PROFESSOR H. W. SPANGLER had hoped to hear this question approached from the side of drawing pure and simple, that is, exclusive of its application beyond the point which, in his mind, was covered by the title. That is, he understood that the teaching of drawing had nothing to do with graphical statics. He did not see that the teaching of arithmetic had anything to do with the mechanics of materials. He looked at drawing from a very narrow standpoint, perhaps too narrow, but what he was most interested in was the question of free-hand drawing. That, to his mind, was a decidedly serious question, as he had not been able to satisfy himself, and had no assistants who were able to satisfy him that the conditions of affairs which exist under his control are the best. That it is a serious one, those who have charge of this work realize when it is stated that to-day the free-hand drawing taught to mechanical students is limited strictly to the free-hand drawing necessary to make working sketches that are afterwards to be worked up. He did not believe this was right. He was satisfied that it should be much broader than this, but just where to draw the line he did not know, and he should like to have somebody who has had experience enough in this free-hand drawing, that is, somebody who is engineer enough to use his free-hand drawing outside of the college work, to solve this problem. That is, he did not want to teach free-hand drawing because it is a good thing to do, but because it is a good thing for an engineer to know. He would like to know just how far it is practical to carry free-hand drawing instruction. It is well known that when one talks with men who are not engineers he must do a certain amount of free-hand drawing. Now, business men as a class are sharp, and a picture conveys a pretty clear idea. Is it desirable that we should go beyond this with our students? One goes into his laboratory and selects a machine and the students sketch it, and the sketches are worked up afterwards. It is a very narrow course, but he did not see his way out of it; that is, he did not believe it was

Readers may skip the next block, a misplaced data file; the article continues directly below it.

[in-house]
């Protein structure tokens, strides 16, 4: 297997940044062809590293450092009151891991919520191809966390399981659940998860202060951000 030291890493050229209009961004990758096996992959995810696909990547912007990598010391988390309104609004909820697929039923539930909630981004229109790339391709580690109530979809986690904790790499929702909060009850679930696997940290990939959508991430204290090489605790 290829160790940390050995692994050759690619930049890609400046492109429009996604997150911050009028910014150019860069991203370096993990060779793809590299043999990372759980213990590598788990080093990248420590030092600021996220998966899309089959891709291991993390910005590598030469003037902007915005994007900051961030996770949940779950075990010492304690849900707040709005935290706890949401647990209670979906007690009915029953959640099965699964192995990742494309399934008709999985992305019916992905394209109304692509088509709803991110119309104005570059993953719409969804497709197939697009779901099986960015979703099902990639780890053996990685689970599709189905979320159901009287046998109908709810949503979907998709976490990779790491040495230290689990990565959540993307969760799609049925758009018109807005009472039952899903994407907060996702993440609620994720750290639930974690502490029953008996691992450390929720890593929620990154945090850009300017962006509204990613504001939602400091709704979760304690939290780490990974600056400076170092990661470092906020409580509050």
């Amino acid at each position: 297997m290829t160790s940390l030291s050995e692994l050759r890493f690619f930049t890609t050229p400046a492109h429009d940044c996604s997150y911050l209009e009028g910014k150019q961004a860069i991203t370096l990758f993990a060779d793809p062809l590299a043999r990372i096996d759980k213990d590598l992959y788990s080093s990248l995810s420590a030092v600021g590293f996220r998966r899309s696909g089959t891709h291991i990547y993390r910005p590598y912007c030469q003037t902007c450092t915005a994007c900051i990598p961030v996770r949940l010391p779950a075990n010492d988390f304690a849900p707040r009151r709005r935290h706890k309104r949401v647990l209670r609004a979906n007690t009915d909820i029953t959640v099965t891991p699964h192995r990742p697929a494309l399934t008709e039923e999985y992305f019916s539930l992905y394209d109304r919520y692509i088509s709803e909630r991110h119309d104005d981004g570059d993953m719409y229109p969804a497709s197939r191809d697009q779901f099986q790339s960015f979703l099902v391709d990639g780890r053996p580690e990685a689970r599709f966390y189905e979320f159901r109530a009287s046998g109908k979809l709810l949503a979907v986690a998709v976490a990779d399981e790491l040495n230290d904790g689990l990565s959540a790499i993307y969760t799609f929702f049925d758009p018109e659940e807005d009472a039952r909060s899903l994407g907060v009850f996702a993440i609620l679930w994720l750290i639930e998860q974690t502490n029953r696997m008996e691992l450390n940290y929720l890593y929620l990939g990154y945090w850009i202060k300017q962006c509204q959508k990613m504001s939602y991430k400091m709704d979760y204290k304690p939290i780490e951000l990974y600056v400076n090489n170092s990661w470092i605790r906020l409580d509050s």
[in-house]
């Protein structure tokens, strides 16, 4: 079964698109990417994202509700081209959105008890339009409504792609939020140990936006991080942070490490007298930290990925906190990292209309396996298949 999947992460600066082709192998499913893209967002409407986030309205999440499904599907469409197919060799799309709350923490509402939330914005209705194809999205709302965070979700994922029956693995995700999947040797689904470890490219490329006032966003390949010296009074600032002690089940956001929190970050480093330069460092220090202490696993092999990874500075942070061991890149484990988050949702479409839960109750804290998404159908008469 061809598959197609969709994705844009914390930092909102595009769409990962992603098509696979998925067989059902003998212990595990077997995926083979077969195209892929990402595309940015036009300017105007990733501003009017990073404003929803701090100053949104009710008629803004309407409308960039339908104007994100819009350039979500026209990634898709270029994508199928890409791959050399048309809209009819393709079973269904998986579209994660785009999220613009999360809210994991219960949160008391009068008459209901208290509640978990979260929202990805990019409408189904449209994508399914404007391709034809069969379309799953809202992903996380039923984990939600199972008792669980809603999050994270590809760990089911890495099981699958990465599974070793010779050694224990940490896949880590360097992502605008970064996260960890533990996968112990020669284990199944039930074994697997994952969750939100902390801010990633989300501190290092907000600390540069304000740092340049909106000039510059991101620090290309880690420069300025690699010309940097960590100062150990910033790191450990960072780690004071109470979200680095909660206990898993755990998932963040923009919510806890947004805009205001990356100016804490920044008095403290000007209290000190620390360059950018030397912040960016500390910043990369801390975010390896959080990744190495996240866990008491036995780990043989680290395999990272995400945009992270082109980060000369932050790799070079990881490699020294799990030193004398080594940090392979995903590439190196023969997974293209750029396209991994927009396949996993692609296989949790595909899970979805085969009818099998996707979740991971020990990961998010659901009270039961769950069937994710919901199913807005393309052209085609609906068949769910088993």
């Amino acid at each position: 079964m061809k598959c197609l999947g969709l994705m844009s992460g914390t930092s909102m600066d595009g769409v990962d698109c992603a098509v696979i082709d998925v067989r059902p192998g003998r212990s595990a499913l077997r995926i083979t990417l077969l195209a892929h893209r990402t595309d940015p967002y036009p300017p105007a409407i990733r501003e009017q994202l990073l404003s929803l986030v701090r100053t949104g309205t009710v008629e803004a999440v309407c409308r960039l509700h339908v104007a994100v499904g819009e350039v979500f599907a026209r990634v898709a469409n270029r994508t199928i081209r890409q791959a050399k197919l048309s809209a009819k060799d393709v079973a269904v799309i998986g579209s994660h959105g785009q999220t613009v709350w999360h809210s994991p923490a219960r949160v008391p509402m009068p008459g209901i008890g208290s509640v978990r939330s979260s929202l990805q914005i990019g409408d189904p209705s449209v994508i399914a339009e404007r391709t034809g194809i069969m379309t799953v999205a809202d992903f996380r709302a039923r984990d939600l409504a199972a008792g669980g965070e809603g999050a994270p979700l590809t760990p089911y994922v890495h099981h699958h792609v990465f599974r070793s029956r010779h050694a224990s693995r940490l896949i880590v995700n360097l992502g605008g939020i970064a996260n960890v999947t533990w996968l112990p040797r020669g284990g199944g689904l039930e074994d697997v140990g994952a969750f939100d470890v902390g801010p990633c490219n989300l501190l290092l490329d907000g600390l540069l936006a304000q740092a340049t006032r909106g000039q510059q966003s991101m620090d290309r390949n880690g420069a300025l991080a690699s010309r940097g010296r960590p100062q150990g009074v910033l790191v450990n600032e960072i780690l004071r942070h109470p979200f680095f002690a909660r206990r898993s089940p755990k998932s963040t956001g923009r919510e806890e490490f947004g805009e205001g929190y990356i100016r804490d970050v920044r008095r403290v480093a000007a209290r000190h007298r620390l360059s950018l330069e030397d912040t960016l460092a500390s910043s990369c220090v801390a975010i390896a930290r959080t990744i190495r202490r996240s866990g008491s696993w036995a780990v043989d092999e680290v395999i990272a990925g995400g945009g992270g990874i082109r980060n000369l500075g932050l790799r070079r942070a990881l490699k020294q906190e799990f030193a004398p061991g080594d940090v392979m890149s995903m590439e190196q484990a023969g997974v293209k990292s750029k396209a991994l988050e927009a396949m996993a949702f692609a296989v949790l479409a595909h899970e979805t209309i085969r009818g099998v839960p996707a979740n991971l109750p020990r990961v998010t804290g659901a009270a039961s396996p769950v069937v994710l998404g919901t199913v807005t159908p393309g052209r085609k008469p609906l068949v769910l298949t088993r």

worth the time to give an extended course in free-hand drawing, and he does not know how to give a small
There are times when a man must do freehand sketching, but he was satisfied that a man who can make working drawings can make free-hand sketches. He would like to hear from somebody who has been through this mill, as to just how much freehand drawing is of value to engineering students, exclusive of the work that is necessary to give an understanding of the mechanical drawings.
MR. FRANK M. DUNLAP, M. Am. Soc. M. E., asked if an outsider might be permitted to say a word from the standpoint of the practicing engineer? He remembered his experience in college in the matter of free-hand drawing. He was taught drawing very largely from colored plates, and he was induced to shade his work up from those plates with the pencil, roughly to be sure, but to an extent which he at that time thought to be unnecessary. He had had some little experience in the shop before entering the college. He found now that when he goes to talk, as the gentleman had said, to a person who is not an engineer, he found that his pencil talked faster than his tongue did. He never shaded up anything in making sketches; he confined himself largely to outline diagrams and he thought that the gentleman's process with his students a very good one. He thought that what idea of shading and shadows they get from their ordinary course in drawing will give them enough of the matter of form to enable them to put in what little they need beyond, and a more extended course in